So anyway, off we went and for my sins I was up near the front and James Elson and I chatted for the first 4 miles or so on and off, much about how fast the course was and how good the trail was, and how unlike Rocky Raccoon the trails were. (They're famously "rooty"). Really was in good shape and despite some rain the day before appeared to have drained excellently.

And then we hit the single track bit! Ho, ho, ho. I immediately went off trail and James saved me there as the line was thin at this stage, and whilst the trail was well marked, at first it was a bit tricky to actually see the trail per se, it took maybe till the third lap to be 100% sure, later on was absolutely fine, but the first couple of times I was paying 100% attention. James promptly left me behind as I pitter patted like a fairy through the trail, lots of little trip hazards and I of course immediately turned my ankle on a root and watched in envy as a whole train of runners flew past me. It really wasn't that bad and the fact that the winner of the 50 miler won in 5:55 tells you it wasn't slow, but I'm a bit paranoid about wiping out on this stuff, so I pitter patted! There were a few little bits which were a bit boggy, but we're talking 10 or 20 yards. And with a bit of care you could easily avoid getting muddy feet, or worse wet feet.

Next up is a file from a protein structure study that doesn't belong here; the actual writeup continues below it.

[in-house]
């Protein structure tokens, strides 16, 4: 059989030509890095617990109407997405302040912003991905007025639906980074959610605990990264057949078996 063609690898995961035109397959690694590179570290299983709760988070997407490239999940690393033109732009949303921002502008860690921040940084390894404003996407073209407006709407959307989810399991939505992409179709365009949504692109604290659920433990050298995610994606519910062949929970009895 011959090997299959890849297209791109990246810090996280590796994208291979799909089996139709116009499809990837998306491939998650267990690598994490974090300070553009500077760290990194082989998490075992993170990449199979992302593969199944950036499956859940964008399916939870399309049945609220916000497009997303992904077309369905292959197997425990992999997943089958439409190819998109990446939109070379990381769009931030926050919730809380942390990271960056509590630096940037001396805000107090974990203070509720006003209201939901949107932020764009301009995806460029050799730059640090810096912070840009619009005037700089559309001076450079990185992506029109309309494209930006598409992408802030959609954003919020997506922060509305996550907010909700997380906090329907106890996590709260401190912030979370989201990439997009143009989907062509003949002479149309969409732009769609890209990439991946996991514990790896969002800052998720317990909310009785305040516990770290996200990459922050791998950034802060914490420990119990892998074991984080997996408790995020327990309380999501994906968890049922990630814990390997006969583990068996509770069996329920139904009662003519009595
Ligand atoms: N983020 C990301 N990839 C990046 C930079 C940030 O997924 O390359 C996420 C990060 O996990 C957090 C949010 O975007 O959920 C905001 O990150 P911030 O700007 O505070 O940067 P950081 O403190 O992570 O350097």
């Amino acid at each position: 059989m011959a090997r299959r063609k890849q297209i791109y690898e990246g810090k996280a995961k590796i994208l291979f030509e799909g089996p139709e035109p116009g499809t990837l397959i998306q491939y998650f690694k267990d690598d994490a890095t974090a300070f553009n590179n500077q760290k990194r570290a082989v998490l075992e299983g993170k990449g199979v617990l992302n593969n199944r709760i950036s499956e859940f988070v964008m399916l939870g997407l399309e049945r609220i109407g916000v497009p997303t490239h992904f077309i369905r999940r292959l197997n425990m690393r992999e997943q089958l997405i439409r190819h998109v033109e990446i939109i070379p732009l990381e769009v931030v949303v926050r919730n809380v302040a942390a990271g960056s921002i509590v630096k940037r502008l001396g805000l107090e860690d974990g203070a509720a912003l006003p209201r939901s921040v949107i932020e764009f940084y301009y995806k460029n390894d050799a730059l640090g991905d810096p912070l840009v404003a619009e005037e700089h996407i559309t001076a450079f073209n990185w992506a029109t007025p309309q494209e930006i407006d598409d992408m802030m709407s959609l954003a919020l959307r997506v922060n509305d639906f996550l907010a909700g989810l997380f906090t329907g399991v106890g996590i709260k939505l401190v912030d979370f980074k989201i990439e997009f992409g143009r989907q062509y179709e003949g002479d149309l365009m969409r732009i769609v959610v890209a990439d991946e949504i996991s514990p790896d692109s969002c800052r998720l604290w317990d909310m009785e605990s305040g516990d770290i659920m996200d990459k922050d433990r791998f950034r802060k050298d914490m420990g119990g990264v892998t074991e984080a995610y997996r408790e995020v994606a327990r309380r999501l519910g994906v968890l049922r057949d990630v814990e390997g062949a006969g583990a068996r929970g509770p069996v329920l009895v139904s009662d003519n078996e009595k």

Then before you new it, lap one done!